Brown had a change of pace with Kenner (1969) at MGM, an adventure film partly set in India where Brown plays a man who befriends a young boy. For the same studio he starred as a sheriff in ... tick ... tick ... tick ... (1970) which was another hit.
Brown appeared in The Grasshopper (1970), a drama for National General Pictures where he played an ex-football player who becomes the lover of Jacqueline Bisset. More typical was El Condor (1970), a Western shot in Spain by John Guillermin, also for National General.
Brown starred in several of the genre: Slaughter (1972), a huge hit for AIP; Black Gunn (1972) for Columbia; Slaughter's Big Rip-Off (1973); The Slams (1973), back at MGM; I Escaped from Devil's Island (1973); and Three the Hard Way (1974) with Fred Williamson and Jim Kelly.
He did a spaghetti Western with Williamson, Take a Hard Ride (1975). The popularity of blaxploitation ebbed in the mid-70s and Brown made fewer films.
Brown appeared in Fingers (1978), the directorial debut of James Toback.
His 1980s appearances were mostly on television. Brown appeared in some TV shows including Knight Rider in the season-three premiere episode "Knight of the Drones". Brown appeared alongside fellow former football player Joe Namath on The A-Team episode "Quarterback Sneak".Brown also appeared on CHiPs, episodes one and two, in season three, as a pickpocket on roller skates.
He was in 1987's The Running Man , an adaptation of a Stephen King novel, as Fireball, and had a cameo in the spoof I'm Gonna Git You Sucka (1988).
Brown appeared in Mars Attacks! (1996) and Sucker Free City (2004) and played a defensive coach, Montezuma Monroe, in Any Given Sunday (1999).
Brown posed in the nude for the September 1974 issue of Playgirl magazine, and is one of the rare celebrities to allow full-frontal nude pictures to be used.Brown also worked as a color analyst on NFL telecasts for CBS in 1978, teaming with Vin Scully and George Allen.
In 1983, 17 years after retiring from professional football, Brown mused about coming out of retirement to play for the Los Angeles Raiders when it appeared that Pittsburgh Steelers running back Franco Harris would break Brown's all-time rushing record. [ citation needed ] Eventually, Walter Payton of the Chicago Bears broke the record on October 7, 1984, with Brown having ended thoughts of a comeback. Harris himself, who retired after the 1984 season after playing eight games with the Seattle Seahawks, fell short of Brown's mark. Following Harris's last season, in that January, a challenge between Brown and Harris in a 40-yard dash was nationally televised. Brown, at 48 years old, was certain he could beat Harris, though Harris was only 34 years old and just ending his elite career. Harris clocked in at 5.16 seconds, and Brown in at 5.72 seconds.Brown disliked Harris' style of running, criticizing the Steelers' running back's tendency to run out of bounds, a marked contrast to Brown's approach of fighting for every yard and taking on the approaching tackler.
In 1965, Brown was the first African-American to announce a televised boxing match in the United States, for the Terrell–Chuvalo fight,and is also credited with then first suggesting a career in boxing promotion to Bob Arum.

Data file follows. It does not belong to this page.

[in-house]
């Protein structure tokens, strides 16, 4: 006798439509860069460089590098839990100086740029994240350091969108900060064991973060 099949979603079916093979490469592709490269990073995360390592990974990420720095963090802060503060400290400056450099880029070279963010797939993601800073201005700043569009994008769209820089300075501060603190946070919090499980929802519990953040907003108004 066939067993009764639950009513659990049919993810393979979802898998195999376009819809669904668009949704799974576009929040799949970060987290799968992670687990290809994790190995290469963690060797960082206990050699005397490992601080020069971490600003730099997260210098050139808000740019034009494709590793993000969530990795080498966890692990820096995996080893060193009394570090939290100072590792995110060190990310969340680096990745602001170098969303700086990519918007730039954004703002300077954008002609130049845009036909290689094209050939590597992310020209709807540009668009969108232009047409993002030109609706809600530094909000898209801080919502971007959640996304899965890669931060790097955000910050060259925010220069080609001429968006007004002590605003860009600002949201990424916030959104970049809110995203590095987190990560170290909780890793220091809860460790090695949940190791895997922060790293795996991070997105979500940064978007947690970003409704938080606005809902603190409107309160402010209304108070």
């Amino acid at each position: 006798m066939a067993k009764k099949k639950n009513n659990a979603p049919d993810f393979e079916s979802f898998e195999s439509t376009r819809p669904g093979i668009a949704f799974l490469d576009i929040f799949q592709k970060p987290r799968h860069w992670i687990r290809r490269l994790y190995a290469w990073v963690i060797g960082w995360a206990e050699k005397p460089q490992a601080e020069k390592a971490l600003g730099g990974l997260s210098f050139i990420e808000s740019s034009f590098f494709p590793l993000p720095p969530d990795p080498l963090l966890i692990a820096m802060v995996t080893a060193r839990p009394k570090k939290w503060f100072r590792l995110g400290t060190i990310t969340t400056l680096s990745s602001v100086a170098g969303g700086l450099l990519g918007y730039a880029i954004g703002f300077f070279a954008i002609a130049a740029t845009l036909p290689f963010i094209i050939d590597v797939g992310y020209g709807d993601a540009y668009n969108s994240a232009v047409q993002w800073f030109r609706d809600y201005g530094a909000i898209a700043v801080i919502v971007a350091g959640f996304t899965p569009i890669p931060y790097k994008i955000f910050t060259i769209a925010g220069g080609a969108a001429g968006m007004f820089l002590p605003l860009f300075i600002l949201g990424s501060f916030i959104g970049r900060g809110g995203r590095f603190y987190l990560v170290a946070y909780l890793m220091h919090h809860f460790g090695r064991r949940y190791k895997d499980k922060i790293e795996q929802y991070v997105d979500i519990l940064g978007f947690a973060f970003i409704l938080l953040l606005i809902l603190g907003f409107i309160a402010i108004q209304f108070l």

Brown's autobiography, published in 1989 by Zebra Books, was titled Out of Bounds and was co-written with Steve Delsohn.He was a subject of the book Jim: The Author's Self-Centered Memoir of the Great Jim Brown, by James Toback.
In 1993, Brown was hired as a color commentator for the Ultimate Fighting Championship, a role he occupied for the first six pay-per-view events.
In 1988, Brown founded the Amer-I-Can Program. He currently works with juveniles caught up in the gang scene in Los Angeles and Cleveland through this Amer-I-Can program.It is a life-management skills organization that operates in inner cities and prisons.
In 2002, film director Spike Lee released the film Jim Brown: All-American , a retrospective on Brown's professional career and personal life.
In 2008, Brown initiated a lawsuit against Sony and EA Sports for using his likeness in the Madden NFL video game series. He claimed that he "never signed away any rights that would allow his likeness to be used".
As of 2008, Brown was serving as an executive advisor to the Browns, assisting to build relationships with the team's players and to further enhance the NFL's wide range of sponsored programs through the team's player programs department.
On May 29, 2013, Brown was named a special adviser to the Browns.
Brown is also a part-owner of the New York Lizards of Major League Lacrosse, joining a group of investors in the purchase of the team in 2012.
On October 11, 2018, Brown along with Kanye West met with president Donald Trump to discuss the state of America among other topics.
Brown married his first wife Sue Brown (née Jones) in September 1959.She sued for divorce in 1968, charging him with "gross neglect." Together they had three children, twins Kim and Kevin (b. 1960), and a son, James Jr. (b. 1962). Their divorce was finalized in 1972. Brown was ordered to pay $2,500 per month in alimony and $100 per week for child support.